Magazine article New Internationalist

Silencing Dissent

Magazine article New Internationalist

Silencing Dissent

Article excerpt

'The strength and survival of free society and the advance of human knowledge depend on the free exchange of ideas. All ideas are capable of giving offence and some of the most powerful ideas in human history, such as those of Galileo and Darwin, have given profound religious offence in their time. The free exchange of ideas depends on freedom of expression, and this includes the right to criticize and mock. We assert and uphold the right of freedom of expression, and call on our elected representatives to do the same. We abhor the fact that people throughout the world live under mortal threat simply for expressing ideas, and we call on our elected representatives to protect them from attack and not to give comfort to the forces of intolerance that besiege them.'

This declaration of liberal humanitarian values was issued in London in March 2006 by supporters of the Rally for Freedom of Expression. The rally was called to protest against threats by Islamic extremists to kill the illustrators and publishers of the Danish cartoons of the prophet Muhammad, and in defence of authors, journalists, publishers, artists and human rights advocates the world over who are being threatened, arrested, jailed, tortured and murdered because of their ideas and opinions.

The protest condemned all religious and political fundamentalisms that seek to deny freedom of conscience, speech and expression. It was not an attack on Muslim people or the Islamic faith. While not saying the cartoons should have been published, it defended the principle of free speech - including the right to satirize religion (and other beliefs), and the right of satirists not to be killed.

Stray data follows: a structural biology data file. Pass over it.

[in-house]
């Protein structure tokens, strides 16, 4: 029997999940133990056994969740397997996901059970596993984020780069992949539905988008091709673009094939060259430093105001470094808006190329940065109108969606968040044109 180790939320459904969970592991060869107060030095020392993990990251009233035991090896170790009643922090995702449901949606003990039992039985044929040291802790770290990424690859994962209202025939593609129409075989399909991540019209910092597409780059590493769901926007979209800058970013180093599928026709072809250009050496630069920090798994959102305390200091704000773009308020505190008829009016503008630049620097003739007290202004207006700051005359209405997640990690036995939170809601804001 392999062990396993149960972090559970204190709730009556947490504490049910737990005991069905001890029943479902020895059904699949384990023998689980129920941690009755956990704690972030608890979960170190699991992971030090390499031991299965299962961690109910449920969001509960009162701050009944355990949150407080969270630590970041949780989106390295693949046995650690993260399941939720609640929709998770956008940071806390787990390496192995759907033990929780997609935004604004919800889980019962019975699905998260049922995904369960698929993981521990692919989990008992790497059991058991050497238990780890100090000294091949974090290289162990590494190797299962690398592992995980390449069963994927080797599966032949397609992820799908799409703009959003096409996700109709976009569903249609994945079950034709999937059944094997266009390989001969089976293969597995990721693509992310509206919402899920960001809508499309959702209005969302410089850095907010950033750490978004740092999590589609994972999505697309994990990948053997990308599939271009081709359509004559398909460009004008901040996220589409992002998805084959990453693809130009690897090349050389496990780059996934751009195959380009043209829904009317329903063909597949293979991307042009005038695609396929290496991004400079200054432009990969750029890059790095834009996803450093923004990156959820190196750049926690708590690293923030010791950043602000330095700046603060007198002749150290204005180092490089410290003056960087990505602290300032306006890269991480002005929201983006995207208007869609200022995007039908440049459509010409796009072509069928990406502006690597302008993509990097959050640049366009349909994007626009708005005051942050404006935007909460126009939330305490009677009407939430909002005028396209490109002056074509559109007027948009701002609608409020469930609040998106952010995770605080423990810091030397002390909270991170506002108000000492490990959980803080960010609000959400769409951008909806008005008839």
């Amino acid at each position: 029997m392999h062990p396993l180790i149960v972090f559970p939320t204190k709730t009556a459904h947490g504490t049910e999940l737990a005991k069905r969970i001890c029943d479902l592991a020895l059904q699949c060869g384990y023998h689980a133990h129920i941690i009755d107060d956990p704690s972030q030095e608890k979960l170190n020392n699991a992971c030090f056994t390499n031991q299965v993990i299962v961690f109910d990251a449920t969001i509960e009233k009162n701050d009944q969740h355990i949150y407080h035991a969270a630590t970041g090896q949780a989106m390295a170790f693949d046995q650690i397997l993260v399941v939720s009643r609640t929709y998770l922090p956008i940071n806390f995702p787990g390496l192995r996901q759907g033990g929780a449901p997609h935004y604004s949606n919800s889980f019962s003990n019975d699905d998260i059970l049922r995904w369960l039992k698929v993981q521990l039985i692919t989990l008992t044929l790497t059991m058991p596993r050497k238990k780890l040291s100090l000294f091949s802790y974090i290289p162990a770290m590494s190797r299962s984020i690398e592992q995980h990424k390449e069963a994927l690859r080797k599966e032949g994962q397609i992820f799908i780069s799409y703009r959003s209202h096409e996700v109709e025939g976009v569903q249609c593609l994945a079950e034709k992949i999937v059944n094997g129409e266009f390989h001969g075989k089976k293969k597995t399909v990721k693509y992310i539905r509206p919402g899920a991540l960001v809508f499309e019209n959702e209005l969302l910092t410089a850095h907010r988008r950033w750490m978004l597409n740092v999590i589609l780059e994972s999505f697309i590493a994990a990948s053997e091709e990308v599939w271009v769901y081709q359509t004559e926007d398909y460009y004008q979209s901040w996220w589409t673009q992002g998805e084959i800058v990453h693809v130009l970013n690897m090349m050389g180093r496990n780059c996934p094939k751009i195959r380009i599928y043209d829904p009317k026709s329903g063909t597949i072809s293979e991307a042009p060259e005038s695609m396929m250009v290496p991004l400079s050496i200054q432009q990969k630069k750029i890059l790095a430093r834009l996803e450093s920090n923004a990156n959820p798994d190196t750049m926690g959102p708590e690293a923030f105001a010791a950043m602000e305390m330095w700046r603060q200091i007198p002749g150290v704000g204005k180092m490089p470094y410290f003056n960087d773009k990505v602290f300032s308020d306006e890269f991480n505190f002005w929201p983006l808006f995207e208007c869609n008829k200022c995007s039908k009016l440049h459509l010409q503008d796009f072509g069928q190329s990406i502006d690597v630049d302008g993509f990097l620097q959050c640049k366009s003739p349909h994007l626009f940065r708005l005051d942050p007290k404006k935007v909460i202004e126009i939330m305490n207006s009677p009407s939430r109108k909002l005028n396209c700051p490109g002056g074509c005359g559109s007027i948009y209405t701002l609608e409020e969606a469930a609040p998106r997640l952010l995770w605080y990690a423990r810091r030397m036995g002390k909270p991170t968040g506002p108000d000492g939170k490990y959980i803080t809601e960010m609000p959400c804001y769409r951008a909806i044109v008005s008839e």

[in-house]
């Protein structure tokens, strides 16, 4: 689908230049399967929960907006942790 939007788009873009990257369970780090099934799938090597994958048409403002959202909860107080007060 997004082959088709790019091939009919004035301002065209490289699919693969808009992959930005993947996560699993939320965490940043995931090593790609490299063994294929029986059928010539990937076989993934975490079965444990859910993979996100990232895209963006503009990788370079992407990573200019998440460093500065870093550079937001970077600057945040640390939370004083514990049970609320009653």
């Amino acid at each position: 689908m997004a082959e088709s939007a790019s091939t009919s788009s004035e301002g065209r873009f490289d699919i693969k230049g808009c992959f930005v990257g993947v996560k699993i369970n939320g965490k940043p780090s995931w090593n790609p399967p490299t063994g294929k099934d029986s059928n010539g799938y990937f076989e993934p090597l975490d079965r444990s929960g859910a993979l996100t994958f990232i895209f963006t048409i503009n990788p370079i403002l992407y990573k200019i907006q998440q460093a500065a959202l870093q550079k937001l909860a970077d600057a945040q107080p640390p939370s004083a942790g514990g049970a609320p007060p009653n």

This defence of freedom of expression was widely denounced by many Muslims and left wingers as 'racist' and 'Islamophobic'. They smeared rally supporters as agents, dupes or fellow-travellers of the far-right British National Party. In this inflammatory, accusatory atmosphere, reasoned debate became almost impossible. Not surprisingly, some people who privately endorsed the declaration were reluctant to do so publicly, and many others were reluctant to attend the rally. Fearful of being tarred with accusations of racism and lslamophobia, they were intimidated into silence.

Making allegations of anti-Muslim prejudice is an increasingly common way of shutting down legitimate criticisms of Islamic fundamentalism, as I discovered earlier this year.

The Mayor of London, Ken Livingstone, accused me of running an 'Islamophobic campaign', after I criticized the Chief Mufti of Russia for urging Muscovites to 'bash' gay people if they tried to hold a Pride March. This was not the first such slur by the Mayor. He previously denounced me as an 'Islamophobe' in 2004. 1 had criticized his decision to host at City Hall the right-wing Muslim cleric, Sheikh Yusuf al-Qaradawi. I do not oppose Qaradawi because of his race or religion, but because he wants to deny human rights to Muslims, Jews, women and gays.

While Qaradawi is a 'moderate' compared to the Taliban and al-Qaida, he is the spiritual head of the Islamist political movement, the Muslim Brotherhood. He endorses the suicide bombing of Jewish civilians, killing Muslims who abandon their faith, the compulsory wearing of the hijab (headscarf) by women, female genital mutilation, the execution of homosexuals in Islamic states, domestic violence against disobedient wives, and the blaming of rape victims if they have not dressed with sufficient modesty.

This anti-humanitarian interpretation of Islam first and foremost oppresses Muslim people. …

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